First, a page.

Look at your immediate circle of friends and family. If there’s a theme of negativity, laziness, or complacency, consider making some changes. This is a strategy Juanika Cuthbertson, founder and president of Ladypreneur Academy, encourages entrepreneurs to use.
“Inspect your daily conversations,” she says. “Are they uplifting? If not, change them. Do those closest to you inspire you or drain you? Make the shift as needed.”
6. Reset Your Mind
Most of us who are self-employed have systems in place for achieving our goals. But on the off days when even your tried-and-true strategies aren’t working, what you likely need is a little reset. Let your mind focus on something other than work.
For Liam Smith, a self-employed wedding photographer, allowing his mind time to wander is what helps him stay on track toward his goals.
“Einstein took naps, Beethoven took long walks, and Bill Gates washes dishes by hand,” he says. “Solitude, distraction, and fresh challenges give your conscious mind valuable distance from your problems.”
7. Write It Out
Research has shown the far-reaching mental-health benefits of putting pen to paper. Journaling is a core tenet of mindfulness, and it can stave off anxiety, stress, and depression by helping us prioritize (and solve) our problems, clarify our feelings, and engage in positive self-talk.
For me, journaling means writing every single morning right when I wake up, no matter what. I strive to write at least three full pages each day, which helps me purge the stressors and worries in my mind, priming my brain to focus solely on work for the rest of the day.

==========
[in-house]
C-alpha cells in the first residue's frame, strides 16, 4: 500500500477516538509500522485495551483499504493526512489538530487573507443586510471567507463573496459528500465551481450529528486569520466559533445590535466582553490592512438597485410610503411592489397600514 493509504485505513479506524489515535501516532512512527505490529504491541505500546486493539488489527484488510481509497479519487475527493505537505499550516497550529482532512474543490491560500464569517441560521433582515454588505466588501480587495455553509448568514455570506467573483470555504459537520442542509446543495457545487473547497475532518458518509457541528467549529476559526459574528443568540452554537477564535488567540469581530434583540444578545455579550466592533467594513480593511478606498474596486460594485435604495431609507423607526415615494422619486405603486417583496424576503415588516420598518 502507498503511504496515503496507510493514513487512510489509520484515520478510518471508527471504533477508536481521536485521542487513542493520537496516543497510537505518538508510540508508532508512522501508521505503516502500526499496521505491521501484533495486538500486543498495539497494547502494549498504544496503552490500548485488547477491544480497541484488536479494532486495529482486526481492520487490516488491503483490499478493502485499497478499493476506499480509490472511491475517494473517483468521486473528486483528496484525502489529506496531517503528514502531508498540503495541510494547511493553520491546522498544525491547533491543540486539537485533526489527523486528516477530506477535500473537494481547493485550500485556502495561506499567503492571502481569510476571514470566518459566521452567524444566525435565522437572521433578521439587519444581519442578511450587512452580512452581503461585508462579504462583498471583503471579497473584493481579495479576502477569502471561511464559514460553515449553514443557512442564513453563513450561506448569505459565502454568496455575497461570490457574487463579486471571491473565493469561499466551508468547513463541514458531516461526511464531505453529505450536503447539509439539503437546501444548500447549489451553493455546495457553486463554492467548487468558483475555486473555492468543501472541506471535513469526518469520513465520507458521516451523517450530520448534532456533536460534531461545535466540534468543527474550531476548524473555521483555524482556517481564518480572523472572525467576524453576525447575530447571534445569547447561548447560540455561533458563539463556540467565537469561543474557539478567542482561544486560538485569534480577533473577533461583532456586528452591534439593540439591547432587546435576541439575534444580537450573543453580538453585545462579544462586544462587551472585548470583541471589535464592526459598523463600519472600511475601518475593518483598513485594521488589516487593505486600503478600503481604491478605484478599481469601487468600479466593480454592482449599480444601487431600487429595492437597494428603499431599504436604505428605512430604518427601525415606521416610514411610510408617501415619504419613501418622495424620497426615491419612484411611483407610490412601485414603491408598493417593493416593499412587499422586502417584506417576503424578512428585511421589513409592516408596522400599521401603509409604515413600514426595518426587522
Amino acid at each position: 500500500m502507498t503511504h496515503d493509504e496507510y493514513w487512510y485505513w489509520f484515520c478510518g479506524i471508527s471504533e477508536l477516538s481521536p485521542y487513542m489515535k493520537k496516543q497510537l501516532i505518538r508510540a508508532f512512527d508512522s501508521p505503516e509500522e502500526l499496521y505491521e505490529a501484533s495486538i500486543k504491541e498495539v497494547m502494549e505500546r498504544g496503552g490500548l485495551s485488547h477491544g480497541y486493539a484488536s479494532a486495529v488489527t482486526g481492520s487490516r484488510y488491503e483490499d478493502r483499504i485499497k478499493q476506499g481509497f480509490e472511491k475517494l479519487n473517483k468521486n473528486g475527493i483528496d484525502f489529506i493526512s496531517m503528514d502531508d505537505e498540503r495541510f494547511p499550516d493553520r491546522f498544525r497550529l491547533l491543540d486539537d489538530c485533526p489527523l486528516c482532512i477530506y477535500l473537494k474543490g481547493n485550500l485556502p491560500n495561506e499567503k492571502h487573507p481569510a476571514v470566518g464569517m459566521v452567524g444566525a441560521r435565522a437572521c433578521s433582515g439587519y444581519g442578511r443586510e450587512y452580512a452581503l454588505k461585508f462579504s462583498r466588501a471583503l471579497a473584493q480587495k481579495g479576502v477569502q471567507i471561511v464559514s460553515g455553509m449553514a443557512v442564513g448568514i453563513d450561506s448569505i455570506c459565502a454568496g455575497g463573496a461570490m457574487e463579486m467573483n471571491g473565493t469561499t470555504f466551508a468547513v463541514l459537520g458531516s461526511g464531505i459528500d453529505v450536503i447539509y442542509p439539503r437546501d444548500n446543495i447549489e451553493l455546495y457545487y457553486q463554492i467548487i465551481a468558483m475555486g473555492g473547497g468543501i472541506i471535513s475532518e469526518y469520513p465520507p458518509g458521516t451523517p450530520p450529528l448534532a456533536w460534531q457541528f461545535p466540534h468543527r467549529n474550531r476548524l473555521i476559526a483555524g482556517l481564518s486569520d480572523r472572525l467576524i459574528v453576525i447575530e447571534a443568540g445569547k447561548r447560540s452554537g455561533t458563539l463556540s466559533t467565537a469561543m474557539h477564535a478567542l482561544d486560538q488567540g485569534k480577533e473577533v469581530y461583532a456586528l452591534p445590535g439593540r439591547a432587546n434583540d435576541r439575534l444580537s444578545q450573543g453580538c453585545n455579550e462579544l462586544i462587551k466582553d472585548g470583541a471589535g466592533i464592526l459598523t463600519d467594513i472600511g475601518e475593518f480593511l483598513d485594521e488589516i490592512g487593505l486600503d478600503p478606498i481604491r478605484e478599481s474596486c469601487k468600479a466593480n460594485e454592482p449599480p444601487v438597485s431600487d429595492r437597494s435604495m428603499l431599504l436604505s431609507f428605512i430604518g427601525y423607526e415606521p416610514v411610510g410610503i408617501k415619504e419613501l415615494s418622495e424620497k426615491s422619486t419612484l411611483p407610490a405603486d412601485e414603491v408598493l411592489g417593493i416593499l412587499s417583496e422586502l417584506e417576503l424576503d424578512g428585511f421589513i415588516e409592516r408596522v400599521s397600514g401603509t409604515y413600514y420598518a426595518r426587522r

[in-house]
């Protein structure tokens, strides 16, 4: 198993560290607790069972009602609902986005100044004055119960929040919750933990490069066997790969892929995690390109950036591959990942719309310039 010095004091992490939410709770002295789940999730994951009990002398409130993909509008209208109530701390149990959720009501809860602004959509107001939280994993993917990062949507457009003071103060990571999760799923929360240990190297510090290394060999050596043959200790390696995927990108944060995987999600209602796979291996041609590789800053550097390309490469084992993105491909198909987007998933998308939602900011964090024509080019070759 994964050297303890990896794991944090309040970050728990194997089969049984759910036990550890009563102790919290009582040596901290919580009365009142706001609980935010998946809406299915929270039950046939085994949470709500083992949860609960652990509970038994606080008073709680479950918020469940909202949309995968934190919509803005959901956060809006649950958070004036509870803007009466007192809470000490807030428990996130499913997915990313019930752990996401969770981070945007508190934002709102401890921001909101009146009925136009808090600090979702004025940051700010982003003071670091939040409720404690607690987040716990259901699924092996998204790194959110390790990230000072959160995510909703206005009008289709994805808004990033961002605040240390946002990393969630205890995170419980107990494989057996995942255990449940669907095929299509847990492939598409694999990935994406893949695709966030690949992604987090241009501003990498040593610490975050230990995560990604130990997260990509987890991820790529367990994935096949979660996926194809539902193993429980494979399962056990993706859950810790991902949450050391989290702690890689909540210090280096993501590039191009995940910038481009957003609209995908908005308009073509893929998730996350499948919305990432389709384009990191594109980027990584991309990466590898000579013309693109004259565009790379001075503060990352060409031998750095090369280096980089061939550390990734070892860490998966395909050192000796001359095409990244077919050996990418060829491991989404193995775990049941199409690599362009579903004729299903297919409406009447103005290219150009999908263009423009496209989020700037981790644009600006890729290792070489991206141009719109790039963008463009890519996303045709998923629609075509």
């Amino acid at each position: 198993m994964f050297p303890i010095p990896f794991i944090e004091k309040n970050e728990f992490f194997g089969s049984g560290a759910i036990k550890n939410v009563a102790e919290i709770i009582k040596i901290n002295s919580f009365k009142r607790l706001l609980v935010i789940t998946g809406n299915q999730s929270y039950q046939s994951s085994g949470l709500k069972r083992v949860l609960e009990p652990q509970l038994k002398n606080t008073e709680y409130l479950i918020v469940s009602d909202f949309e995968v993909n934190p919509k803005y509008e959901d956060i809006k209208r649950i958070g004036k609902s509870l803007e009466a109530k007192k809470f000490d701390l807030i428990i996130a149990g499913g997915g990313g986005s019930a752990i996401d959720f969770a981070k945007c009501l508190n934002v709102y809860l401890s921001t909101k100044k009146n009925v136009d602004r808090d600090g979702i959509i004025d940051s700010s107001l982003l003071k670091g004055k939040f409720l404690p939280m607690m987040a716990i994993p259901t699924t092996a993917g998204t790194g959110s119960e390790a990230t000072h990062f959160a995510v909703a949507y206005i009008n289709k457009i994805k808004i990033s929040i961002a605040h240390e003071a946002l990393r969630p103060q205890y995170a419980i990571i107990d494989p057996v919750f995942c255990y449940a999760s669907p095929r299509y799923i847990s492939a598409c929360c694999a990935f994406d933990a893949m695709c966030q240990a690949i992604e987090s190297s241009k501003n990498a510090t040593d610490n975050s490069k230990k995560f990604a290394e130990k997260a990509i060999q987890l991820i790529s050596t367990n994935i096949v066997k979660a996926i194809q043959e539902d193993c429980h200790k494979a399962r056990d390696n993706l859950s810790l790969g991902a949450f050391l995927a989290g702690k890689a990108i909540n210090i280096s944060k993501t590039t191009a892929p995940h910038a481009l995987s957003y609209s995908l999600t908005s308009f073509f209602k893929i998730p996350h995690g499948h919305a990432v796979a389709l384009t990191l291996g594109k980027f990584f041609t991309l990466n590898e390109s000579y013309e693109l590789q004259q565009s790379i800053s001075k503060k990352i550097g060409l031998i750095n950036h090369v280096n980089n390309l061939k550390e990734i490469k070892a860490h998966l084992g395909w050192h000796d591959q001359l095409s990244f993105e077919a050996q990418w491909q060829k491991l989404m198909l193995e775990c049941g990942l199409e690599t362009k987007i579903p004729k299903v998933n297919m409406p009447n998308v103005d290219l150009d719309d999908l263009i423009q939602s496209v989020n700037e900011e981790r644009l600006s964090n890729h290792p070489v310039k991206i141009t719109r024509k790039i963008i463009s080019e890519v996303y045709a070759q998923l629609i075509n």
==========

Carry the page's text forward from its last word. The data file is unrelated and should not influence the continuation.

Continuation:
For lawyer and author Lori Mihalich-Levin, JD, journaling means list-making.
“My solution is brain-dump list-making,” she says. “I get all of the to-dos from work and life out of my head and onto a sheet of paper. That way, they can stop swirling around my mind — taking up precious brain space — and I can organize the list. Once it’s all out, I pick one thing to focus on and start giving myself deadlines for small pieces of the task.”
8. Find an Accountability Buddy
Susan Santoro, a professional home organizer, says the key to getting work done is sharing her goals with someone else.
“Often, just telling my partner a goal or task is enough to motivate me, but having her ask how it’s going and brainstorming solutions when I hit a roadblock is always the motivation I need to keep going and [find a solution],” she says.
Santoro’s strategy is backed by research. If you simply have an idea or goal, there’s a 10 percent chance you’ll achieve it. By telling someone else you will do it, you increase your odds of completion to 65 percent. By making an accountability appointment with the person you’ve shared the goal with, you increase your chances to 95 percent.
9. Read About the Successes of Others in Your Industry
Seems counterintuitive, right? In fact, many entrepreneurs actually derive motivation from reading about others in their fields who have succeeded.
Heather Manto, a barbershop owner, finds inspiration by listening to The Side Hustle Show, a podcast that explores the stories of other entrepreneurs.
“It really motivates me to get ideas and to also hear about successes of others who started where I did,” she says.
John Linden, an interior and furniture designer, says he likes to read biographies about entrepreneurs, artists, politicians, activists — anyone who has been successful, really.
“When you read a biography, you learn that every great person encountered periods where they felt stuck,” he says. “It’s a great way to find inspiration when you feel completely uninspired.”
A version of this article originally appeared on SUCCESS.com.
Jamie Friedlander is a freelance writer based in Chicago and the former features editor of SUCCESS magazine. Her work has been published in The Cut, VICE, Inc., The Chicago Tribune, and Business Insider, among other publications. When she’s not writing, she can usually be found drinking matcha tea in excess, traveling somewhere new with her husband, or surfing Etsy late into the night.